Boracay’s Closure: A Day’s Memoir of the Rehabilitation, By a Local

By Maria from Boracay

There’s no sound — I’ve passed Aria, an Italian restaurant (the Italian restaurant) located along White Beach and there’s no sound. Aria is a survivor, when the premier restaurants hibernated one-by-one during this closure, Aria remained open. They waived their service charge and the menu is discounted to entice the remaining locals. It doesn’t look like it’s working.

I peered through the giant frames of sand protectors; the crew is lighting the elegant lanterns for the dinner service and there is one patron, an American – he occupied one of the long tables with his sundry office equipment, no doubt taking advantage of the free wifi.

I shuffled away to continue my walk to Willy’s Rock when a waitress made eye-contact with me. I smiled, she walked towards me and told me their operating hours, in case I want to have dinner there tonight. Now I damn well knew that I couldn’t afford to eat there without my parents’ credit card, but I pretended to listen and consider it. I even nodded slightly for effect, just for morale’s sake, and that seemed to make her happy.

I continued my walk, the air was so heavy with moisture and the violet clouds looked like they were five feet away, I should not have worn my only nice dress, but I was hoping to impress the non-existent hot men that I expected would parade the beach during sunset.

It’s my first time visiting the beach ever since coming home, freshly resigned from the tech company that tortured me since graduation. My mother invited me back to Boracay to live in our house for three months while they visit Australia, and I accepted with no hesitation.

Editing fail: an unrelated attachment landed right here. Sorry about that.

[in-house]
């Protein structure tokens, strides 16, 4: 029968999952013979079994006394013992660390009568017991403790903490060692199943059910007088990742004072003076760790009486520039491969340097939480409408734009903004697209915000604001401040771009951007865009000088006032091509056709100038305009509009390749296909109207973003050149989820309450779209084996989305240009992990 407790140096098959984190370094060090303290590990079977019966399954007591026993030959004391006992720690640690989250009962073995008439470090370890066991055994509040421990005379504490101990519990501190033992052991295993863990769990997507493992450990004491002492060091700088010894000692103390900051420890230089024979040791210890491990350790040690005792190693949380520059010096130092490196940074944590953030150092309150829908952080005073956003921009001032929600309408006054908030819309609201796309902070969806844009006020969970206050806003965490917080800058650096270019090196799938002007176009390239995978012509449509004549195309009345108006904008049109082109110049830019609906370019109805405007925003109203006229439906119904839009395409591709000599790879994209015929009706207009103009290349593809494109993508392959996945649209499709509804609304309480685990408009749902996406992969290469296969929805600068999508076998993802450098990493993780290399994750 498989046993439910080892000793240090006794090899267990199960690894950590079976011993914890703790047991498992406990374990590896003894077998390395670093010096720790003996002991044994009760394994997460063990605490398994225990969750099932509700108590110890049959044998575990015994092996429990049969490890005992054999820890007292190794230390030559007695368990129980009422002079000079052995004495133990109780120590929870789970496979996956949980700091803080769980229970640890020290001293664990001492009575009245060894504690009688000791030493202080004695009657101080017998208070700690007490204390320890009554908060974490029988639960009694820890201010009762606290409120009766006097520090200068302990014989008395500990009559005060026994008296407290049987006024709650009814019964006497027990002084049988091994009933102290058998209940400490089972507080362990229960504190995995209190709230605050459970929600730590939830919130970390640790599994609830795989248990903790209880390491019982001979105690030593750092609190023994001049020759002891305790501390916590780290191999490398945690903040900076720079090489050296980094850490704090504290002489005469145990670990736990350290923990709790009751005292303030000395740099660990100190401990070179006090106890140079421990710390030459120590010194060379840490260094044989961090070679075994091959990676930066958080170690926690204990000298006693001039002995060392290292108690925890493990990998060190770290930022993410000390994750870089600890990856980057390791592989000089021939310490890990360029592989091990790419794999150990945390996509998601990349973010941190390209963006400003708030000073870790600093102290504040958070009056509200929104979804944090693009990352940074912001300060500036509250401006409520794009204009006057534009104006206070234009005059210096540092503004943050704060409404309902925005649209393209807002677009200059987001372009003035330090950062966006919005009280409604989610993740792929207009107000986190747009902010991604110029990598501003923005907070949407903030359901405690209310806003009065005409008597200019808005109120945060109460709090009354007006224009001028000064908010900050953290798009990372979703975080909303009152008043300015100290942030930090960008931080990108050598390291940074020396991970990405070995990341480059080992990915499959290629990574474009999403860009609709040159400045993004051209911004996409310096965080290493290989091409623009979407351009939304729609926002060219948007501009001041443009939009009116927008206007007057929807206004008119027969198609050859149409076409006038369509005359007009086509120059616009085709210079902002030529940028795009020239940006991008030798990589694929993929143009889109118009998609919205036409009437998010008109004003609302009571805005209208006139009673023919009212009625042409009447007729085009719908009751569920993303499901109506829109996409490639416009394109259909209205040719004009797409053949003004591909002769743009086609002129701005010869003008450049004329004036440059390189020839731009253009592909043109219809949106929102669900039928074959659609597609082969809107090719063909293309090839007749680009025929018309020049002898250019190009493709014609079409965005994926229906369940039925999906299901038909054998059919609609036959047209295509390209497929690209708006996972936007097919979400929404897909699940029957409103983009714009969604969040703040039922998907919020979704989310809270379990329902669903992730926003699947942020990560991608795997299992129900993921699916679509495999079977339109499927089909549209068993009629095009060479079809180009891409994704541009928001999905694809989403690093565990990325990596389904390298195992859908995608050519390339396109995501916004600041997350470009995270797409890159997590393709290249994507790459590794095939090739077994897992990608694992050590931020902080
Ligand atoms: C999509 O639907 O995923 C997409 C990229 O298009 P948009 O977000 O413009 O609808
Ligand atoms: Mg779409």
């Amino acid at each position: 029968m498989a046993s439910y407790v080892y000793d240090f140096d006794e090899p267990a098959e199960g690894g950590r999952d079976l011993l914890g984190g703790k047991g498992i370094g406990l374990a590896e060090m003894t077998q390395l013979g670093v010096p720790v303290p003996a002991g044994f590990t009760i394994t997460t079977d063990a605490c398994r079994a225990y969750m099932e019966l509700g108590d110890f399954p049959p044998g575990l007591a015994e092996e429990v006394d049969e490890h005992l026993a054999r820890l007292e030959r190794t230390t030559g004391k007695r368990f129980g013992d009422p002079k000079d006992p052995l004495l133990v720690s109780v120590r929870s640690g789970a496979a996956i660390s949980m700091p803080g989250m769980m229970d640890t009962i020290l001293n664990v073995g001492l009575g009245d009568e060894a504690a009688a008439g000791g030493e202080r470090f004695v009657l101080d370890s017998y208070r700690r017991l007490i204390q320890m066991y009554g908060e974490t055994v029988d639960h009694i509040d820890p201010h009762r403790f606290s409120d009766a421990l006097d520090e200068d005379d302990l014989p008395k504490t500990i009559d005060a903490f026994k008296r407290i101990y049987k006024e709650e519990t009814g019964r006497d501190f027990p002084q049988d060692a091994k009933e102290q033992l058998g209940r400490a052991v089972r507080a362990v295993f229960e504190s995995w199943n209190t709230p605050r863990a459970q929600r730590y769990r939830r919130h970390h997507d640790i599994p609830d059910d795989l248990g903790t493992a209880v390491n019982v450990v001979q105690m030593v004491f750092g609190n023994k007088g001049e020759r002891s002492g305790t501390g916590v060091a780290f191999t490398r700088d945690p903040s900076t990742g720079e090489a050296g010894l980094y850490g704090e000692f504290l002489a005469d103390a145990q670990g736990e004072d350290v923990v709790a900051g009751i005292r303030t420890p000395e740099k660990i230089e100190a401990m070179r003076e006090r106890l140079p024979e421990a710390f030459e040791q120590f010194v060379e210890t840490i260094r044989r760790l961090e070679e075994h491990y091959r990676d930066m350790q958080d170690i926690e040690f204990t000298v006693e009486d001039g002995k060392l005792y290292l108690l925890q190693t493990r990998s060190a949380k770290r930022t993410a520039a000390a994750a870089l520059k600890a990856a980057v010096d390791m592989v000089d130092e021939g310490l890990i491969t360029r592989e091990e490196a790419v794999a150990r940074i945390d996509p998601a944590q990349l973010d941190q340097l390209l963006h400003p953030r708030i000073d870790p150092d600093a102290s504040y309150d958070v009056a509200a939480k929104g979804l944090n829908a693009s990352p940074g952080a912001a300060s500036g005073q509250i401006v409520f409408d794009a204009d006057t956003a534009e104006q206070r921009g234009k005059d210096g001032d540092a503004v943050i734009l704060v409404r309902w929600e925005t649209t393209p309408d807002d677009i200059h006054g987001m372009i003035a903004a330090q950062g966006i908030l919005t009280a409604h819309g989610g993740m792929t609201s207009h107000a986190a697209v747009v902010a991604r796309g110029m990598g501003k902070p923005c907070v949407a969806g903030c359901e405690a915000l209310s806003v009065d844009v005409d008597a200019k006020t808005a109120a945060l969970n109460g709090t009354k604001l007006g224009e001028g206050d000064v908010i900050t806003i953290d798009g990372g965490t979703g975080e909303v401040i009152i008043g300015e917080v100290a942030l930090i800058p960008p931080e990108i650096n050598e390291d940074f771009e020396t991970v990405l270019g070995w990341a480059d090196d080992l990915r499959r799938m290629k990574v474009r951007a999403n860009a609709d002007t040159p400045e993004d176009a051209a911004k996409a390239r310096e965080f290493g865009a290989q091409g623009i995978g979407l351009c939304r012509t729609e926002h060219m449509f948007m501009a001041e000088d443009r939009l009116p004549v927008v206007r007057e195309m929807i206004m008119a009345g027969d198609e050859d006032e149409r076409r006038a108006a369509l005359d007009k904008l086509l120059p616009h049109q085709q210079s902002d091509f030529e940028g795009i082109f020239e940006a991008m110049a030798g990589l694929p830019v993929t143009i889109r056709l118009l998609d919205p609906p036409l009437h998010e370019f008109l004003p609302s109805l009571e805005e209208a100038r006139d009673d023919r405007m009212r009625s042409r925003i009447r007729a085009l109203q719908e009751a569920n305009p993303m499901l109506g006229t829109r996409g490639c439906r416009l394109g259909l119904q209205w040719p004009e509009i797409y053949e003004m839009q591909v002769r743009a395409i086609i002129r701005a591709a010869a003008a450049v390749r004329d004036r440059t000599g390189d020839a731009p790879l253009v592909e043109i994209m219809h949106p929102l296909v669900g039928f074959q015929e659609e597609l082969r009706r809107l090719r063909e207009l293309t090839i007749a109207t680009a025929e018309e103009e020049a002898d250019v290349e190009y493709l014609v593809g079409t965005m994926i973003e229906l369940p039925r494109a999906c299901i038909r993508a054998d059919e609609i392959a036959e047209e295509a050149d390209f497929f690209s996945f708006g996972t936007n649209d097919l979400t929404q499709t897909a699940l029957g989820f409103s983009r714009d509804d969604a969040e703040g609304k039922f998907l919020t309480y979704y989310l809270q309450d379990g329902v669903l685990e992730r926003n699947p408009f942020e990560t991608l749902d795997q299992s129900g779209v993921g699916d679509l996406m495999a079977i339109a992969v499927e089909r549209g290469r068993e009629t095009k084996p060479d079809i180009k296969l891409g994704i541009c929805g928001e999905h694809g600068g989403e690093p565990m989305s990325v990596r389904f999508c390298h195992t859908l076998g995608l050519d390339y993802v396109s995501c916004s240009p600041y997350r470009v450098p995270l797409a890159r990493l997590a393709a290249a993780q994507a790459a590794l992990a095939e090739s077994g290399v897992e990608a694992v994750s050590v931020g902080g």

I tried looking at my reflection on the clear waters, but the clouds had obscured the orange sunset and it has begun getting dark and cool. I continued forward, wading through the water. I didn’t know why I wanted to go to that big rock but I did. At this point the hem of my dress is drenched and the clouds are warning everyone with grumbles of thunder.

I made it to the top of Willy’s Rock and saw two children who were playing on its slippery-sharp surface, unfazed by the weather. Looking back I should’ve been more worried for my self, and how close I was to the edge of this rock.

I looked around and observed the beach in the dark, seeing cyclers taking advantage of the clear beach, dog walkers, foreign expats that are inexplicably still on the island, and a couple of construction workers using the beach as a shortcut here and there.

Thankfully both I and the kids got down the rock safely when fat raindrops began pelting us.

I protected my phone and ran towards the direction of the flickering lanterns from Aria, whence I came from. It served as a beacon for me in the dark. When I was inside the tricycle on my way home, getting shaken by the expert maneuvering of the driver around the giant temporary potholes, I remembered Aria and wept. When the three months is up, I would have whatever remains of my severance pay, much like Boracay my future is in question.

But Aria is surviving in the midst of uncertainty and so will I.